Clare’s golden generation can make history this Wednesday by putting three Munster titles back-to-back, writes Joe Ó Muircheartaigh.
FORMER Clare Under 21 manager John Minogue made a very important point this week when speaking to The Clare People about the rise of hurling in the county and the ground up approach to development.
It didn’t just come together for Minogue and Cyril Lyons by dint of their messianic powers when they came into the Under 21 set-up in 2007 and set about their job of journeywork that would see them reach three successive Munster finals as they brought provincial and All-Ireland honours to the county for the first time in the grade.
“It was the clubs,” said Minogue, “the great young players being produced by the clubs, new clubs that were coming to the fore at senior level.
“Clonlara came with a great young team, so were Cratloe and Crusheen coming, while Newmarket-on-Fergus, who were out of the limelight for so long, were producing players again,” he added.
Recognition of this grassroots was certainly lost in the past six week – you could say the grass was scorched and burned.
Instead, the clubs were placed in the dock – they were the enfants terrible who ambushed Clare’s hopes of All-Ireland glory, worse still there were agents provocateurs within those clubs who had cajoled others into the crossing the line and as a result the All-Ireland was lost.
This is not why the All-Ireland was lost, but it’s against the backdrop of this conspiracy theory that John Minogue’s words are sobering as this Wednesday’s Munster final allows Clare get back to reality.
A place where peace breaks out and the blame game that was thrown about fades away and is just a bad memory.
And, it’s why this Munster Under 21 final is so important on a number of different levels. It’s re-affirmation for the clubs, whose work it was, more than development squads, that has brought the county to the cusp of another major trophy.
The work of a club like Kilmaley – in taking in Conor Cleary from football country of Miltown, making a hurler out of him and sending him onto the county teams.
And what about Kilmihil, where the passion for hurling was stoked by Fr Peter O’Loghlen and Anthony Daly that has since found expression over in Ballyea where Jack Browne travelled for his hurling and people like Dónal Kelly and Fergie O’Loughlin have brought a clutch of great players through to represent the county.
All this work, and much more in other clubs was lost in the stand-off back at that infamous county board meeting in Clareabbey at the end of June.
Maybe it’s only when a Clare underage team is shooting for the stars that this umbilical chord between clubs and county is more apparent and gets the recognition it deserves.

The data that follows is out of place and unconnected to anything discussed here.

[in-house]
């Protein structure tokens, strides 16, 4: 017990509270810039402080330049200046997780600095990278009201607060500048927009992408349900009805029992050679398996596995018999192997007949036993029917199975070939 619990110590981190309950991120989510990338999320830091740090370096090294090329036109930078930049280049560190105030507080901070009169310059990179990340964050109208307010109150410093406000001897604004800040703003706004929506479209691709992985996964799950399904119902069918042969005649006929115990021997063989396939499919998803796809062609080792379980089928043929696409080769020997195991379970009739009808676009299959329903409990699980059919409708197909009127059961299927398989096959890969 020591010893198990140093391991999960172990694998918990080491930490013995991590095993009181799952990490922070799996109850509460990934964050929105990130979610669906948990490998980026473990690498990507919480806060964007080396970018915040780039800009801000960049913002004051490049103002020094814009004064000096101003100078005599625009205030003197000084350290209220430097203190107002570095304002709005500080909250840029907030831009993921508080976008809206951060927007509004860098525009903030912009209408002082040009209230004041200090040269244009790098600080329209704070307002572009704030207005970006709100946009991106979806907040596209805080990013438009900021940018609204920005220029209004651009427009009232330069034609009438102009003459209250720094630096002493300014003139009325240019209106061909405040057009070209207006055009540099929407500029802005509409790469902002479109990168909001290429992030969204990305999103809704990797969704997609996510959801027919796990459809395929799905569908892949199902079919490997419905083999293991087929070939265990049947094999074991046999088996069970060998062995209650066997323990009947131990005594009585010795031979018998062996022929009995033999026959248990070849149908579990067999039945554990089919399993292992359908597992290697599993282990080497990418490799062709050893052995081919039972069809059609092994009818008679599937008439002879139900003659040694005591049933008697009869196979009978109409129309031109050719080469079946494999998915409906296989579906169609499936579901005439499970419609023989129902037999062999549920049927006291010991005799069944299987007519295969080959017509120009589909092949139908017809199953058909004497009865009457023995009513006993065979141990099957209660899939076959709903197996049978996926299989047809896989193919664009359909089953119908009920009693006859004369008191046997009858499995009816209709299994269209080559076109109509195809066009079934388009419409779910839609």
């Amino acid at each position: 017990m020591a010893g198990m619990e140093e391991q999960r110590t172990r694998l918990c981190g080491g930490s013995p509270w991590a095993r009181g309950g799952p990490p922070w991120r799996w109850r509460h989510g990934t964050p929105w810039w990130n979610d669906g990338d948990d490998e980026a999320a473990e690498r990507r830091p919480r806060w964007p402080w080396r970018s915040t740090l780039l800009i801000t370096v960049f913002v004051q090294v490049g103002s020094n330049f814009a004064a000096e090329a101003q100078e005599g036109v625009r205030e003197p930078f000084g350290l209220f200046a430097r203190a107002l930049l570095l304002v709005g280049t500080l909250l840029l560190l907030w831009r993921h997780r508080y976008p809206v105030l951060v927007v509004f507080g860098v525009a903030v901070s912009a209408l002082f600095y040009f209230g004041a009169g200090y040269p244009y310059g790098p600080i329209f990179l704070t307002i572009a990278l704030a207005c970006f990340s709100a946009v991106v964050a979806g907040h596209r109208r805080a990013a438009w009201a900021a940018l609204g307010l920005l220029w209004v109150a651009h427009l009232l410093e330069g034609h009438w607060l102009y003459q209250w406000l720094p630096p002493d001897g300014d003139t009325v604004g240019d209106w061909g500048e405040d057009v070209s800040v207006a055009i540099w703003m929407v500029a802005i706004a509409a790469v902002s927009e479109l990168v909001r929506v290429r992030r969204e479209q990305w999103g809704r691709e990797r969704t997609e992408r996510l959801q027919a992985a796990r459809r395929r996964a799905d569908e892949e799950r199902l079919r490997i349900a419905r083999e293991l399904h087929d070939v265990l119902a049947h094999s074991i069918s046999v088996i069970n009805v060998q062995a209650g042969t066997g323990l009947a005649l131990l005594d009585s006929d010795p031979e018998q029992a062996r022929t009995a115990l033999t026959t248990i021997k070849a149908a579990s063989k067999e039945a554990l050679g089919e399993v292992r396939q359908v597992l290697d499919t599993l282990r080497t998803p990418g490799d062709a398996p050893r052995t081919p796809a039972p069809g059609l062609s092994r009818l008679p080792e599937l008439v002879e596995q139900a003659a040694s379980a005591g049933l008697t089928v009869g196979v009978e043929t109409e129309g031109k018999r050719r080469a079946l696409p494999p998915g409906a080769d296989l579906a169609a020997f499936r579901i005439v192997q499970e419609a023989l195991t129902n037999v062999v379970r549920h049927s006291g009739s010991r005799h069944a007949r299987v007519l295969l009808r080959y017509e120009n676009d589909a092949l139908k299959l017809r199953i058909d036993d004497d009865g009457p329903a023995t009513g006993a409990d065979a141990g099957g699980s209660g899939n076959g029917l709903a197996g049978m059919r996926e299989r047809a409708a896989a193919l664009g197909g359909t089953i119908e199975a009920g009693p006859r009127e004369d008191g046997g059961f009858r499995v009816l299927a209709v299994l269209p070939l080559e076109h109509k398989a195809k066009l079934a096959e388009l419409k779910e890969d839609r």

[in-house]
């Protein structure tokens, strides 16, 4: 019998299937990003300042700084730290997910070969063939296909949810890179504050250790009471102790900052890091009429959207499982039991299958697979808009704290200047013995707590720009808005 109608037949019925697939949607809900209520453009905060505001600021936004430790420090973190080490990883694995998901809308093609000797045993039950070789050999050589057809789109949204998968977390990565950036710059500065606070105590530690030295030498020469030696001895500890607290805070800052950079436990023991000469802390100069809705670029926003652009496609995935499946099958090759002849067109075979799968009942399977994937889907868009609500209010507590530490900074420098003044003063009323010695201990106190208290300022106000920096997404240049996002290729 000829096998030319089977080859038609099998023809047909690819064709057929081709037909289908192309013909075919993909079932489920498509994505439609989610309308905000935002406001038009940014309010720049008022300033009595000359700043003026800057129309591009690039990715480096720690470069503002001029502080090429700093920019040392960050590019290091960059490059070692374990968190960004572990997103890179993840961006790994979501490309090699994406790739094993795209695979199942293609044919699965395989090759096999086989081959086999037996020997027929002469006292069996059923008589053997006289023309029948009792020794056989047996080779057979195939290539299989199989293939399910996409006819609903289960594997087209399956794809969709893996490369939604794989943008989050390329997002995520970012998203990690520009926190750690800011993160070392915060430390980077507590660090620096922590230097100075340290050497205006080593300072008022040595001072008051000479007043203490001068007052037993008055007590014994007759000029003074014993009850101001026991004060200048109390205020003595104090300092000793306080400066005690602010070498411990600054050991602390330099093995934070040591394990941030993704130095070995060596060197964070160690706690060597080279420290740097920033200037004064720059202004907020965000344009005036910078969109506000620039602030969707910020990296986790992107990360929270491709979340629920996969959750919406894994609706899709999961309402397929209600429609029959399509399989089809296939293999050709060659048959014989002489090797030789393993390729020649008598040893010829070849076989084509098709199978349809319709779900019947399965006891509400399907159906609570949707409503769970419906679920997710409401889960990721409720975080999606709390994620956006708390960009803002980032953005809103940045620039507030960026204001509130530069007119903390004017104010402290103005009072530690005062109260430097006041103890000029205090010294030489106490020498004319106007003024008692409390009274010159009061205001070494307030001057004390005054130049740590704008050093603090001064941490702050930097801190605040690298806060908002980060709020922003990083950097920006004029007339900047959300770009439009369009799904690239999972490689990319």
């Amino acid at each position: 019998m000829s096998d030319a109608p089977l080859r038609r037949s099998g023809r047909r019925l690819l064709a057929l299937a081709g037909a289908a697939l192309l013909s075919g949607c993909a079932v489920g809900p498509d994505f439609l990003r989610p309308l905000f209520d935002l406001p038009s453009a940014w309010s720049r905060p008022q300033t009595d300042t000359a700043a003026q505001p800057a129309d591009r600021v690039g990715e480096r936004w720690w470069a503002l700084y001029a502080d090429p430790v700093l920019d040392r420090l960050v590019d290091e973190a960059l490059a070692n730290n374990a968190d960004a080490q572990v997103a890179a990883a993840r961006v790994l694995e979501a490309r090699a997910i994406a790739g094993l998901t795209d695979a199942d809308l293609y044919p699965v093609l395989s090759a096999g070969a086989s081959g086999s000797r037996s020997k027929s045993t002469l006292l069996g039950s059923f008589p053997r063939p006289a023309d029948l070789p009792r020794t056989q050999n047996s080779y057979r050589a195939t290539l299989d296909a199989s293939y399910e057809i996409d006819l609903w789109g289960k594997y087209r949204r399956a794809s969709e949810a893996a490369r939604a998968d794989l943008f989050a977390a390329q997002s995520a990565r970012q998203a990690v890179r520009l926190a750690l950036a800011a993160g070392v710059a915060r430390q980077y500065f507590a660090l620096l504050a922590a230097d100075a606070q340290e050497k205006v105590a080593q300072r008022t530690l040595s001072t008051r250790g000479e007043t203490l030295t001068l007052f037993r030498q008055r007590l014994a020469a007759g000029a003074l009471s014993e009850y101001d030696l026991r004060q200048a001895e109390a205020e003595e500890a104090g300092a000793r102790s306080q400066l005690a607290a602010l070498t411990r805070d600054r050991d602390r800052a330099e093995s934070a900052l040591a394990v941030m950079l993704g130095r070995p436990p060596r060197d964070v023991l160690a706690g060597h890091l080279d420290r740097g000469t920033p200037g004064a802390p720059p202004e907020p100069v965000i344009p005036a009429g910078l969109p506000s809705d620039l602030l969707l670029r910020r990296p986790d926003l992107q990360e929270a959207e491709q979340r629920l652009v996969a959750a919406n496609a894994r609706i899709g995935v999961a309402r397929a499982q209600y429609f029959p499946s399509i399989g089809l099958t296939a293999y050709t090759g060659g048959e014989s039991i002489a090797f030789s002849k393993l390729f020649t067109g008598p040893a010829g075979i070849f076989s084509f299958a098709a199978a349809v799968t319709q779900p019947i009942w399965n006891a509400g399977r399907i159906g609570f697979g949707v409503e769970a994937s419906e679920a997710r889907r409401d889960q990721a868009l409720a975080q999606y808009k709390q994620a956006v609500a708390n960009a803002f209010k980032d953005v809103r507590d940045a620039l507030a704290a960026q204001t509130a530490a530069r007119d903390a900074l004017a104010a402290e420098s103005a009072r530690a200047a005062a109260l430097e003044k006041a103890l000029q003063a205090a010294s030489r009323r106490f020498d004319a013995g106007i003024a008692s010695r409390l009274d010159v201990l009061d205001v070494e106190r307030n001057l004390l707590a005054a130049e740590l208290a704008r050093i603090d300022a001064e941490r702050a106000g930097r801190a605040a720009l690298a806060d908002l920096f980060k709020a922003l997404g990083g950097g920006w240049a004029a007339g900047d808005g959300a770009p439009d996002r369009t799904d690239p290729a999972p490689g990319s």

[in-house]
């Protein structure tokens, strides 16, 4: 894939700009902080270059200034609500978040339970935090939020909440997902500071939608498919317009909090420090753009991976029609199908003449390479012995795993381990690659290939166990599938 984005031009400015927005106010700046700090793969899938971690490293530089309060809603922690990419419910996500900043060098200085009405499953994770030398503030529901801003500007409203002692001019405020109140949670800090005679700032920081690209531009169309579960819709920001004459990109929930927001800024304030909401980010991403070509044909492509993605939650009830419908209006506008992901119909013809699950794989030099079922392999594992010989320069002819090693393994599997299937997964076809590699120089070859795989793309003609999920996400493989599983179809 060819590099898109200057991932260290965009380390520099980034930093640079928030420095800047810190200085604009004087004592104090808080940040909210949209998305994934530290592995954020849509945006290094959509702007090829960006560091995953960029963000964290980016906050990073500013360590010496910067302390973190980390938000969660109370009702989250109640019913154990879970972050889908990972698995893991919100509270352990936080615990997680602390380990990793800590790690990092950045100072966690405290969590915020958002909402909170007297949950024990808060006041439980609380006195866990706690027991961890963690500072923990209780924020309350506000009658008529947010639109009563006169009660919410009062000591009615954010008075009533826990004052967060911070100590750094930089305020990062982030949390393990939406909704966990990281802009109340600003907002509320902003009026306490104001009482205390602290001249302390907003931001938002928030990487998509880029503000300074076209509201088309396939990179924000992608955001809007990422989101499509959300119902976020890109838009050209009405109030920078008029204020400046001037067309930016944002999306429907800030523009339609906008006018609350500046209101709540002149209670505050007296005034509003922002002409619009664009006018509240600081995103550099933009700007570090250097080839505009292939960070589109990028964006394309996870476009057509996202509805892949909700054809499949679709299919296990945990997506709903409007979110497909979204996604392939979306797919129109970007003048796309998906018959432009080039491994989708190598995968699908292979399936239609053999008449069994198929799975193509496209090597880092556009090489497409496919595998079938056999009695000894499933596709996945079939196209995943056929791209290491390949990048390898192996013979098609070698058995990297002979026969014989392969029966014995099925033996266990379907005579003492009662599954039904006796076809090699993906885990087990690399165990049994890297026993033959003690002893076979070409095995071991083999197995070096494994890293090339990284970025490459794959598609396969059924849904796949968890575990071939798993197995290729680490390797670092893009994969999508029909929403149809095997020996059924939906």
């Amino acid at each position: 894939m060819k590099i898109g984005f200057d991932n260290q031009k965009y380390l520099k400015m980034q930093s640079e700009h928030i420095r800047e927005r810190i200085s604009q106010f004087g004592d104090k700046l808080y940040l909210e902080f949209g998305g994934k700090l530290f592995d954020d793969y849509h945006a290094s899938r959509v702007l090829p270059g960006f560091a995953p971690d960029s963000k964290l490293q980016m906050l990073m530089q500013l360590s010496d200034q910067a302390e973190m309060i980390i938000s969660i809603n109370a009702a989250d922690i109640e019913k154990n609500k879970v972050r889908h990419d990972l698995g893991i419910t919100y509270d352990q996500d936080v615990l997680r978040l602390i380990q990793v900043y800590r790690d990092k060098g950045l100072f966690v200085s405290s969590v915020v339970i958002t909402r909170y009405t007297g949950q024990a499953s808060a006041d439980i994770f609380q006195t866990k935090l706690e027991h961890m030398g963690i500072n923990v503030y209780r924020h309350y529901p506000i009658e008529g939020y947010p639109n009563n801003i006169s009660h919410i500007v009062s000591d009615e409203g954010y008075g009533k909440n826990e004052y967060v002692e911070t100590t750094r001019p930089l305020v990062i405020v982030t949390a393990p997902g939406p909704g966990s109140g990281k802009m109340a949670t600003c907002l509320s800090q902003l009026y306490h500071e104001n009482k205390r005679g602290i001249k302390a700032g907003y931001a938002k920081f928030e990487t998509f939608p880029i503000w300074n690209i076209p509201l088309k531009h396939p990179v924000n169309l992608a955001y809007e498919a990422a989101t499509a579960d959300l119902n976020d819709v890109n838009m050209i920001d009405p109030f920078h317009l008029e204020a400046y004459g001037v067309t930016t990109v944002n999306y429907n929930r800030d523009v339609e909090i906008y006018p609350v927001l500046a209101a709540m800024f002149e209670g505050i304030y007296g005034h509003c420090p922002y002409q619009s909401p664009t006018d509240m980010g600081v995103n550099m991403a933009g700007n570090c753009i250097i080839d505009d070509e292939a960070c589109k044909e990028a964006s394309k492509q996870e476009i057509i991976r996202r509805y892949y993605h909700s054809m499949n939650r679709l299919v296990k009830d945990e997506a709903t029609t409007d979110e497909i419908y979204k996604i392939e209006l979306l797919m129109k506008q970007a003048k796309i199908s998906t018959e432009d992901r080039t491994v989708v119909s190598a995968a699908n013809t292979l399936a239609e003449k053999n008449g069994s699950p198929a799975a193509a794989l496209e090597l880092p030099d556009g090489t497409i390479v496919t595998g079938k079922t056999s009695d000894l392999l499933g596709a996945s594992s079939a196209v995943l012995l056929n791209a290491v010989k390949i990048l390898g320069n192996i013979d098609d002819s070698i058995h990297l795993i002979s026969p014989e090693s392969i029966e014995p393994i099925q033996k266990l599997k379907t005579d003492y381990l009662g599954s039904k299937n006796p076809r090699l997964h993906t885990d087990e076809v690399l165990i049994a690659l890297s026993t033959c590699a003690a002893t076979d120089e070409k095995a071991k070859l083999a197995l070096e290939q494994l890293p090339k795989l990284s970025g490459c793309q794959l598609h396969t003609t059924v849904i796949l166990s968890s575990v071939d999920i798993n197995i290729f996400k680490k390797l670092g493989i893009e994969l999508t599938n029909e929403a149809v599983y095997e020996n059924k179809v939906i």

It’s why it will be a case of ‘Club Clare’ this Wednesday when this Under 21 team takes its shot at history and deservedly hogs all the hurling limelight.
This group, be it management or the players who have lined out at Under 21 in 2012, ’13 and ’14, have given so much. The first Munster title in ’12 when the never-say-die that characterized the senior team’s exploits last September was really born with Niall Arthur’s late, late goal to beat Tipperary in Cusack Park; the swagger and champagne hurling that was served up in the second half of the All-Ireland final against Kilkenny in Thurles. Who can ever forget the sight of Seadna Morey, who’ll be back for more Under 21 glory this Wednesday, in full flight that electric evening under the Semple Stadium light.
These were huge injections of confidence into the senior set-up for 2013.
But perhaps most significant of all was last year’s Munster against Tipperary in Thurles – it was this victory and the manner in which it was achieved that really kickstarted Clare’s hurling year at senior level in 2013 and provided an adrenaline rush for everyone involved in Davy Fitz’ set-up to kick on and claim the ultimate prize.
Of that there can be no doubt and for that Dónal Moloney, Gerry O’Connor, Paul Kinnerk and Jimmy Browne never really got the credit they deserved.
The limelight is theirs and their Under 21s now, not that they court such attention, as they chase down what would be an historic three-in-a-row in Munster.
Munster senior titles were put back-to-back in 1997 and ’98, while there were successive National League titles in 1977 and ’78, but never a three-in-a-row at any level of hurling.
The traditional super-powers of Munster hurling in Cork and Tipperary have managed the hat-trick on two occasions, while Limerick joined this select club with a three-in-a-row from 2000 to 2002.
Now it’s Clare’s time, and you could say that when it happens it will be bringing it all back to where we started – the club.
Clare captain Tony Kelly can create his own piece of hurling history – for his county and his club.
He captained the Clare minors to Munster glory in 2011, just like his clubmate Paul Flanagan did before him in 2010. Last year Flanagan lifted the Munster Under 21 trophy, now it’s Tony Kelly’s turn.
Ballyea take a bow when Wednesday comes and when Tony Kelly climbs those steps and lifts that cup.
Then it’s onwards and upwards to the All-Ireland – one that will be historic, all of 100 years after a Clare team first scaled All-Ireland heights.